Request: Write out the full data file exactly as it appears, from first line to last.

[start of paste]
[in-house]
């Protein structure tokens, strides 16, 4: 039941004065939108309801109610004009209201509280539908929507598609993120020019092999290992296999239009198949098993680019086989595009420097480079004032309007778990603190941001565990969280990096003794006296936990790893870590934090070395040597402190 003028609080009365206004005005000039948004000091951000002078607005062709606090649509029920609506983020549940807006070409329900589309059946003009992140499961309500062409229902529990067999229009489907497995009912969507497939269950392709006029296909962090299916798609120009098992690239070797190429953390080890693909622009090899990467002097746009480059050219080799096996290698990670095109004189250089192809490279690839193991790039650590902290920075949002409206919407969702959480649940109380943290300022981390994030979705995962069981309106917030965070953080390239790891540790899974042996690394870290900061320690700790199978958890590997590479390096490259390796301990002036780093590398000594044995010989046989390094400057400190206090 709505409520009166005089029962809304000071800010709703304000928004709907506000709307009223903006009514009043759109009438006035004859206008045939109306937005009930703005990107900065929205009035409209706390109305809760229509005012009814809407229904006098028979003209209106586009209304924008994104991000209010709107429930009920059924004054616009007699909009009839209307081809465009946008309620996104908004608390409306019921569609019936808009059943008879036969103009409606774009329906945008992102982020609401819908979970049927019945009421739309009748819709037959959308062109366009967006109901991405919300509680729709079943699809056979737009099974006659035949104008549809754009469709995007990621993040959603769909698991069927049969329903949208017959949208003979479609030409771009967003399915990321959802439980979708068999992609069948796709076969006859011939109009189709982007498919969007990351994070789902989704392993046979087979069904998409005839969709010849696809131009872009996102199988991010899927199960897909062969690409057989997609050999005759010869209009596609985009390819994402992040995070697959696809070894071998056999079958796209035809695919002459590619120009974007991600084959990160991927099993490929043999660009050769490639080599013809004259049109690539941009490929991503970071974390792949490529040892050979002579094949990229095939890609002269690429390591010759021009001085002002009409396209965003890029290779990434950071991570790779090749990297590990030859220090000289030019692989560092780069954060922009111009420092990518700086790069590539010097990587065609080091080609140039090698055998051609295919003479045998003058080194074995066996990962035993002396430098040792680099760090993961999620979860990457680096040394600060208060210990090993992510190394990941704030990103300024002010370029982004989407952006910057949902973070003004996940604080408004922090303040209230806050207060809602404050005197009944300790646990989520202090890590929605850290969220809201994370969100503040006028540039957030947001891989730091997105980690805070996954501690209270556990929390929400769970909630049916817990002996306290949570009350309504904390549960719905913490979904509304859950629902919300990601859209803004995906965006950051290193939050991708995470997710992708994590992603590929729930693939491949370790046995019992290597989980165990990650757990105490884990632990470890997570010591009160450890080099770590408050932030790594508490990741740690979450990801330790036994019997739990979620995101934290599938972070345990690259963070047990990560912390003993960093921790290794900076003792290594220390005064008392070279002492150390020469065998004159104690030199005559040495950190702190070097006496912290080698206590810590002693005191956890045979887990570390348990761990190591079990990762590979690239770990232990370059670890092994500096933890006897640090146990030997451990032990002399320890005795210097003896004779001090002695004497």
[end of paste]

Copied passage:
[in-house]
């Protein structure tokens, strides 16, 4: 039941004065939108309801109610004009209201509280539908929507598609993120020019092999290992296999239009198949098993680019086989595009420097480079004032309007778990603190941001565990969280990096003794006296936990790893870590934090070395040597402190 003028609080009365206004005005000039948004000091951000002078607005062709606090649509029920609506983020549940807006070409329900589309059946003009992140499961309500062409229902529990067999229009489907497995009912969507497939269950392709006029296909962090299916798609120009098992690239070797190429953390080890693909622009090899990467002097746009480059050219080799096996290698990670095109004189250089192809490279690839193991790039650590902290920075949002409206919407969702959480649940109380943290300022981390994030979705995962069981309106917030965070953080390239790891540790899974042996690394870290900061320690700790199978958890590997590479390096490259390796301990002036780093590398000594044995010989046989390094400057400190206090 709505409520009166005089029962809304000071800010709703304000928004709907506000709307009223903006009514009043759109009438006035004859206008045939109306937005009930703005990107900065929205009035409209706390109305809760229509005012009814809407229904006098028979003209209106586009209304924008994104991000209010709107429930009920059924004054616009007699909009009839209307081809465009946008309620996104908004608390409306019921569609019936808009059943008879036969103009409606774009329906945008992102982020609401819908979970049927019945009421739309009748819709037959959308062109366009967006109901991405919300509680729709079943699809056979737009099974006659035949104008549809754009469709995007990621993040959603769909698991069927049969329903949208017959949208003979479609030409771009967003399915990321959802439980979708068999992609069948796709076969006859011939109009189709982007498919969007990351994070789902989704392993046979087979069904998409005839969709010849696809131009872009996102199988991010899927199960897909062969690409057989997609050999005759010869209009596609985009390819994402992040995070697959696809070894071998056999079958796209035809695919002459590619120009974007991600084959990160991927099993490929043999660009050769490639080599013809004259049109690539941009490929991503970071974390792949490529040892050979002579094949990229095939890609002269690429390591010759021009001085002002009409396209965003890029290779990434950071991570790779090749990297590990030859220090000289030019692989560092780069954060922009111009420092990518700086790069590539010097990587065609080091080609140039090698055998051609295919003479045998003058080194074995066996990962035993002396430098040792680099760090993961999620979860990457680096040394600060208060210990090993992510190394990941704030990103300024002010370029982004989407952006910057949902973070003004996940604080408004922090303040209230806050207060809602404050005197009944300790646990989520202090890590929605850290969220809201994370969100503040006028540039957030947001891989730091997105980690805070996954501690209270556990929390929400769970909630049916817990002996306290949570009350309504904390549960719905913490979904509304859950629902919300990601859209803004995906965006950051290193939050991708995470997710992708994590992603590929729930693939491949370790046995019992290597989980165990990650757990105490884990632990470890997570010591009160450890080099770590408050932030790594508490990741740690979450990801330790036994019997739990979620995101934290599938972070345990690259963070047990990560912390003993960093921790290794900076003792290594220390005064008392070279002492150390020469065998004159104690030199005559040495950190702190070097006496912290080698206590810590002693005191956890045979887990570390348990761990190591079990990762590979690239770990232990370059670890092994500096933890006897640090146990030997451990032990002399320890005795210097003896004779001090002695004497």